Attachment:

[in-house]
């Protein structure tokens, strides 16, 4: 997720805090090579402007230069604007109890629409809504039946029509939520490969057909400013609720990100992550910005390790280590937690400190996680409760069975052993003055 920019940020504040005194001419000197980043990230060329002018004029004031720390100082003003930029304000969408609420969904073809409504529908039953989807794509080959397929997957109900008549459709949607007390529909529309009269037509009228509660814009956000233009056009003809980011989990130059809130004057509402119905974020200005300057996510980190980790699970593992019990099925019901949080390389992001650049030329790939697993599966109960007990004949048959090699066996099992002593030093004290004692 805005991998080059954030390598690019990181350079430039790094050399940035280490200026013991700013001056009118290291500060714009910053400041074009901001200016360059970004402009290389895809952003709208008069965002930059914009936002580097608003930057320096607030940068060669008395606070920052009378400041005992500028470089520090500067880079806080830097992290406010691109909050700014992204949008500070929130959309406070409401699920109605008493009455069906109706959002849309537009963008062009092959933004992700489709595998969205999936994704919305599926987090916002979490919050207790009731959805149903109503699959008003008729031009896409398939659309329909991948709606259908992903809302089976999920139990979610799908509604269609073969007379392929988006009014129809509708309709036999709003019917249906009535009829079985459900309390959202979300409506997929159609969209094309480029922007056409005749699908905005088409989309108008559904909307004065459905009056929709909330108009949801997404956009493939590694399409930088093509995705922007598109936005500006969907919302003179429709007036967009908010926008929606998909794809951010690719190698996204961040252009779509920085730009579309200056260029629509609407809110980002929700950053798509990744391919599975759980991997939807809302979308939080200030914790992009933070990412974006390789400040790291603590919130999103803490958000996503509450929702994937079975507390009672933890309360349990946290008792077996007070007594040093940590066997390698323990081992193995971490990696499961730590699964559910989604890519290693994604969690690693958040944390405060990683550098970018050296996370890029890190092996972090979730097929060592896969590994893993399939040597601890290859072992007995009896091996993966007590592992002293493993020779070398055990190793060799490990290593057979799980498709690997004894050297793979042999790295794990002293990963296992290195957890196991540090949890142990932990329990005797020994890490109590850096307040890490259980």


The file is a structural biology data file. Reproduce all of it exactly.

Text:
[in-house]
């Protein structure tokens, strides 16, 4: 997720805090090579402007230069604007109890629409809504039946029509939520490969057909400013609720990100992550910005390790280590937690400190996680409760069975052993003055 920019940020504040005194001419000197980043990230060329002018004029004031720390100082003003930029304000969408609420969904073809409504529908039953989807794509080959397929997957109900008549459709949607007390529909529309009269037509009228509660814009956000233009056009003809980011989990130059809130004057509402119905974020200005300057996510980190980790699970593992019990099925019901949080390389992001650049030329790939697993599966109960007990004949048959090699066996099992002593030093004290004692 805005991998080059954030390598690019990181350079430039790094050399940035280490200026013991700013001056009118290291500060714009910053400041074009901001200016360059970004402009290389895809952003709208008069965002930059914009936002580097608003930057320096607030940068060669008395606070920052009378400041005992500028470089520090500067880079806080830097992290406010691109909050700014992204949008500070929130959309406070409401699920109605008493009455069906109706959002849309537009963008062009092959933004992700489709595998969205999936994704919305599926987090916002979490919050207790009731959805149903109503699959008003008729031009896409398939659309329909991948709606259908992903809302089976999920139990979610799908509604269609073969007379392929988006009014129809509708309709036999709003019917249906009535009829079985459900309390959202979300409506997929159609969209094309480029922007056409005749699908905005088409989309108008559904909307004065459905009056929709909330108009949801997404956009493939590694399409930088093509995705922007598109936005500006969907919302003179429709007036967009908010926008929606998909794809951010690719190698996204961040252009779509920085730009579309200056260029629509609407809110980002929700950053798509990744391919599975759980991997939807809302979308939080200030914790992009933070990412974006390789400040790291603590919130999103803490958000996503509450929702994937079975507390009672933890309360349990946290008792077996007070007594040093940590066997390698323990081992193995971490990696499961730590699964559910989604890519290693994604969690690693958040944390405060990683550098970018050296996370890029890190092996972090979730097929060592896969590994893993399939040597601890290859072992007995009896091996993966007590592992002293493993020779070398055990190793060799490990290593057979799980498709690997004894050297793979042999790295794990002293990963296992290195957890196991540090949890142990932990329990005797020994890490109590850096307040890490259980």